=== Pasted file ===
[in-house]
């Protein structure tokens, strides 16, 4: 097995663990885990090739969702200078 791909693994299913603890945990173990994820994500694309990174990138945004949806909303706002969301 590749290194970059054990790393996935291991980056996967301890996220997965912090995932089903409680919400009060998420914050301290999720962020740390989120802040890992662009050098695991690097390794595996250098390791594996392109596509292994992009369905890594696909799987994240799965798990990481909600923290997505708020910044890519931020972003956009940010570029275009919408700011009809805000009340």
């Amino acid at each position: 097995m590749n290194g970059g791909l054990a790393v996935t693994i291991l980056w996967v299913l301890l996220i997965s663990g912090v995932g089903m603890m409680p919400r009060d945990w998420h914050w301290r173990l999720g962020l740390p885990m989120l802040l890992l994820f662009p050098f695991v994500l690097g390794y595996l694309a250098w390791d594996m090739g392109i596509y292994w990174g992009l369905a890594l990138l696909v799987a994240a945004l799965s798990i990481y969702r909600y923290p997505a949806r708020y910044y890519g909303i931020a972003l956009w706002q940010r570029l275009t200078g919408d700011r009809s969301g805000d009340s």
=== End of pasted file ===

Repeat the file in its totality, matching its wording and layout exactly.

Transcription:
[in-house]
């Protein structure tokens, strides 16, 4: 097995663990885990090739969702200078 791909693994299913603890945990173990994820994500694309990174990138945004949806909303706002969301 590749290194970059054990790393996935291991980056996967301890996220997965912090995932089903409680919400009060998420914050301290999720962020740390989120802040890992662009050098695991690097390794595996250098390791594996392109596509292994992009369905890594696909799987994240799965798990990481909600923290997505708020910044890519931020972003956009940010570029275009919408700011009809805000009340």
């Amino acid at each position: 097995m590749n290194g970059g791909l054990a790393v996935t693994i291991l980056w996967v299913l301890l996220i997965s663990g912090v995932g089903m603890m409680p919400r009060d945990w998420h914050w301290r173990l999720g962020l740390p885990m989120l802040l890992l994820f662009p050098f695991v994500l690097g390794y595996l694309a250098w390791d594996m090739g392109i596509y292994w990174g992009l369905a890594l990138l696909v799987a994240a945004l799965s798990i990481y969702r909600y923290p997505a949806r708020y910044y890519g909303i931020a972003l956009w706002q940010r570029l275009t200078g919408d700011r009809s969301g805000d009340s």